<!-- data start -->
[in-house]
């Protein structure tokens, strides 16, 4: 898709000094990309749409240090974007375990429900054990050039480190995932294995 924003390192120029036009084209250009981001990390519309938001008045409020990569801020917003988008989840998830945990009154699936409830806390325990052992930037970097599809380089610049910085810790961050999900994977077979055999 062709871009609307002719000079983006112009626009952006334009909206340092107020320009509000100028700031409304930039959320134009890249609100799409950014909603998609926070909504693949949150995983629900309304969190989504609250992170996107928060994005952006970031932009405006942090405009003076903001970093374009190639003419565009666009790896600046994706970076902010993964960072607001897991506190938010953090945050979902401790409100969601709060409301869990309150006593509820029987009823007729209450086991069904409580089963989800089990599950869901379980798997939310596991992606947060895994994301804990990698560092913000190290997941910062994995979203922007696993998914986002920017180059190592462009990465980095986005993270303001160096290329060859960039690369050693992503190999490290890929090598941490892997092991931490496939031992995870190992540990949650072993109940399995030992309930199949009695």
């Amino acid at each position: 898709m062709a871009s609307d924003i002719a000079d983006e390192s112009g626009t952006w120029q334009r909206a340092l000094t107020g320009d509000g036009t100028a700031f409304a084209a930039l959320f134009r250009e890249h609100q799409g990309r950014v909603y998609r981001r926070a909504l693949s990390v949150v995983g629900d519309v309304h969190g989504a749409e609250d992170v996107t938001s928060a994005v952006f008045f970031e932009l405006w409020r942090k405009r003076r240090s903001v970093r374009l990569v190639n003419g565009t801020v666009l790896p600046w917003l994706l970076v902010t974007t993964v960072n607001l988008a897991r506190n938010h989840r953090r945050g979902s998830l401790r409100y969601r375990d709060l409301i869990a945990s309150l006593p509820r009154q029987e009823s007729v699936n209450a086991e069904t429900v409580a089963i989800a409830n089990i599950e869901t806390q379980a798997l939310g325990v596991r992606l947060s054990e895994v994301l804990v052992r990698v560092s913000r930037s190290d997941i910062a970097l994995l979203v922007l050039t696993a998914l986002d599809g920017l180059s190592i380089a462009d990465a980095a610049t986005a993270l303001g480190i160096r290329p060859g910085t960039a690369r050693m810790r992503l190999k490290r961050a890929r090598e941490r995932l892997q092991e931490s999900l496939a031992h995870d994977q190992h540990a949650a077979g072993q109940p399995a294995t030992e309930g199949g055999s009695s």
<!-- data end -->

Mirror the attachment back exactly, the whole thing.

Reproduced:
[in-house]
């Protein structure tokens, strides 16, 4: 898709000094990309749409240090974007375990429900054990050039480190995932294995 924003390192120029036009084209250009981001990390519309938001008045409020990569801020917003988008989840998830945990009154699936409830806390325990052992930037970097599809380089610049910085810790961050999900994977077979055999 062709871009609307002719000079983006112009626009952006334009909206340092107020320009509000100028700031409304930039959320134009890249609100799409950014909603998609926070909504693949949150995983629900309304969190989504609250992170996107928060994005952006970031932009405006942090405009003076903001970093374009190639003419565009666009790896600046994706970076902010993964960072607001897991506190938010953090945050979902401790409100969601709060409301869990309150006593509820029987009823007729209450086991069904409580089963989800089990599950869901379980798997939310596991992606947060895994994301804990990698560092913000190290997941910062994995979203922007696993998914986002920017180059190592462009990465980095986005993270303001160096290329060859960039690369050693992503190999490290890929090598941490892997092991931490496939031992995870190992540990949650072993109940399995030992309930199949009695």
């Amino acid at each position: 898709m062709a871009s609307d924003i002719a000079d983006e390192s112009g626009t952006w120029q334009r909206a340092l000094t107020g320009d509000g036009t100028a700031f409304a084209a930039l959320f134009r250009e890249h609100q799409g990309r950014v909603y998609r981001r926070a909504l693949s990390v949150v995983g629900d519309v309304h969190g989504a749409e609250d992170v996107t938001s928060a994005v952006f008045f970031e932009l405006w409020r942090k405009r003076r240090s903001v970093r374009l990569v190639n003419g565009t801020v666009l790896p600046w917003l994706l970076v902010t974007t993964v960072n607001l988008a897991r506190n938010h989840r953090r945050g979902s998830l401790r409100y969601r375990d709060l409301i869990a945990s309150l006593p509820r009154q029987e009823s007729v699936n209450a086991e069904t429900v409580a089963i989800a409830n089990i599950e869901t806390q379980a798997l939310g325990v596991r992606l947060s054990e895994v994301l804990v052992r990698v560092s913000r930037s190290d997941i910062a970097l994995l979203v922007l050039t696993a998914l986002d599809g920017l180059s190592i380089a462009d990465a980095a610049t986005a993270l303001g480190i160096r290329p060859g910085t960039a690369r050693m810790r992503l190999k490290r961050a890929r090598e941490r995932l892997q092991e931490s999900l496939a031992h995870d994977q190992h540990a949650a077979g072993q109940p399995a294995t030992e309930g199949g055999s009695s």